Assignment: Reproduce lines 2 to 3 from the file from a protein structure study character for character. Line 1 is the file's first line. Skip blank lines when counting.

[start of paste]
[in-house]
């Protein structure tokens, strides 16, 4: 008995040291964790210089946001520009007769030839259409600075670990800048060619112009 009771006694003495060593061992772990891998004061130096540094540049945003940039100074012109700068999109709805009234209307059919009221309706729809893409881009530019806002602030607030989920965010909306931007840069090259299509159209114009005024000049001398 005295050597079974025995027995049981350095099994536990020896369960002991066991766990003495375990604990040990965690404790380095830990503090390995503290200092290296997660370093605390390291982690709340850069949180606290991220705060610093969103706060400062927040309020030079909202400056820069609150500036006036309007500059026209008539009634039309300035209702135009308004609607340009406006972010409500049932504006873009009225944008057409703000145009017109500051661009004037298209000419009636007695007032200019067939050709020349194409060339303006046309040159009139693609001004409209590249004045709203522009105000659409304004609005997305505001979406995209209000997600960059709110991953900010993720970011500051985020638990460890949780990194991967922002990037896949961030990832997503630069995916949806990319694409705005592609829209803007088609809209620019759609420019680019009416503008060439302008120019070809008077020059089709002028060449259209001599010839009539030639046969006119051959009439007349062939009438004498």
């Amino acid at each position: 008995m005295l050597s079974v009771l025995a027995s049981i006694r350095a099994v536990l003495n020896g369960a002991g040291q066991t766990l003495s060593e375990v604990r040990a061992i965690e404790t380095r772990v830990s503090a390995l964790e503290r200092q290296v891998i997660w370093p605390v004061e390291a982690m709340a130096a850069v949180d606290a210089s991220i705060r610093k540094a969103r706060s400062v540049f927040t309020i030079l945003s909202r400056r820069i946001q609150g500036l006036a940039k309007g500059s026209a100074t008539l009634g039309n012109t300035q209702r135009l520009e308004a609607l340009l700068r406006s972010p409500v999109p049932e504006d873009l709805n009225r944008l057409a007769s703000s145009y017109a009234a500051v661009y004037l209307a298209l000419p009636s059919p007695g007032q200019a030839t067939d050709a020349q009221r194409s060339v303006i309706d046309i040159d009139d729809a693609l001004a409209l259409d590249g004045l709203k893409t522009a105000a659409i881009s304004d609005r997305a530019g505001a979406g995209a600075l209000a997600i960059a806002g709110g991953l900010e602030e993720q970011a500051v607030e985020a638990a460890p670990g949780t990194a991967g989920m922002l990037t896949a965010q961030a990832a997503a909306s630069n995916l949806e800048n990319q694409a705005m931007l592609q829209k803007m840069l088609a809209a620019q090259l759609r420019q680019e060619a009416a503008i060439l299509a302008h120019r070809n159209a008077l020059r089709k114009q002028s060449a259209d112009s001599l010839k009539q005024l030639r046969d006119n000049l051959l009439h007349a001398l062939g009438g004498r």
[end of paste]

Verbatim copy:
């Protein structure tokens, strides 16, 4: 008995040291964790210089946001520009007769030839259409600075670990800048060619112009 009771006694003495060593061992772990891998004061130096540094540049945003940039100074012109700068999109709805009234209307059919009221309706729809893409881009530019806002602030607030989920965010909306931007840069090259299509159209114009005024000049001398 005295050597079974025995027995049981350095099994536990020896369960002991066991766990003495375990604990040990965690404790380095830990503090390995503290200092290296997660370093605390390291982690709340850069949180606290991220705060610093969103706060400062927040309020030079909202400056820069609150500036006036309007500059026209008539009634039309300035209702135009308004609607340009406006972010409500049932504006873009009225944008057409703000145009017109500051661009004037298209000419009636007695007032200019067939050709020349194409060339303006046309040159009139693609001004409209590249004045709203522009105000659409304004609005997305505001979406995209209000997600960059709110991953900010993720970011500051985020638990460890949780990194991967922002990037896949961030990832997503630069995916949806990319694409705005592609829209803007088609809209620019759609420019680019009416503008060439302008120019070809008077020059089709002028060449259209001599010839009539030639046969006119051959009439007349062939009438004498």
């Amino acid at each position: 008995m005295l050597s079974v009771l025995a027995s049981i006694r350095a099994v536990l003495n020896g369960a002991g040291q066991t766990l003495s060593e375990v604990r040990a061992i965690e404790t380095r772990v830990s503090a390995l964790e503290r200092q290296v891998i997660w370093p605390v004061e390291a982690m709340a130096a850069v949180d606290a210089s991220i705060r610093k540094a969103r706060s400062v540049f927040t309020i030079l945003s909202r400056r820069i946001q609150g500036l006036a940039k309007g500059s026209a100074t008539l009634g039309n012109t300035q209702r135009l520009e308004a609607l340009l700068r406006s972010p409500v999109p049932e504006d873009l709805n009225r944008l057409a007769s703000s145009y017109a009234a500051v661009y004037l209307a298209l000419p009636s059919p007695g007032q200019a030839t067939d050709a020349q009221r194409s060339v303006i309706d046309i040159d009139d729809a693609l001004a409209l259409d590249g004045l709203k893409t522009a105000a659409i881009s304004d609005r997305a530019g505001a979406g995209a600075l209000a997600i960059a806002g709110g991953l900010e602030e993720q970011a500051v607030e985020a638990a460890p670990g949780t990194a991967g989920m922002l990037t896949a965010q961030a990832a997503a909306s630069n995916l949806e800048n990319q694409a705005m931007l592609q829209k803007m840069l088609a809209a620019q090259l759609r420019q680019e060619a009416a503008i060439l299509a302008h120019r070809n159209a008077l020059r089709k114009q002028s060449a259209d112009s001599l010839k009539q005024l030639r046969d006119n000049l051959l009439h007349a001398l062939g009438g004498r």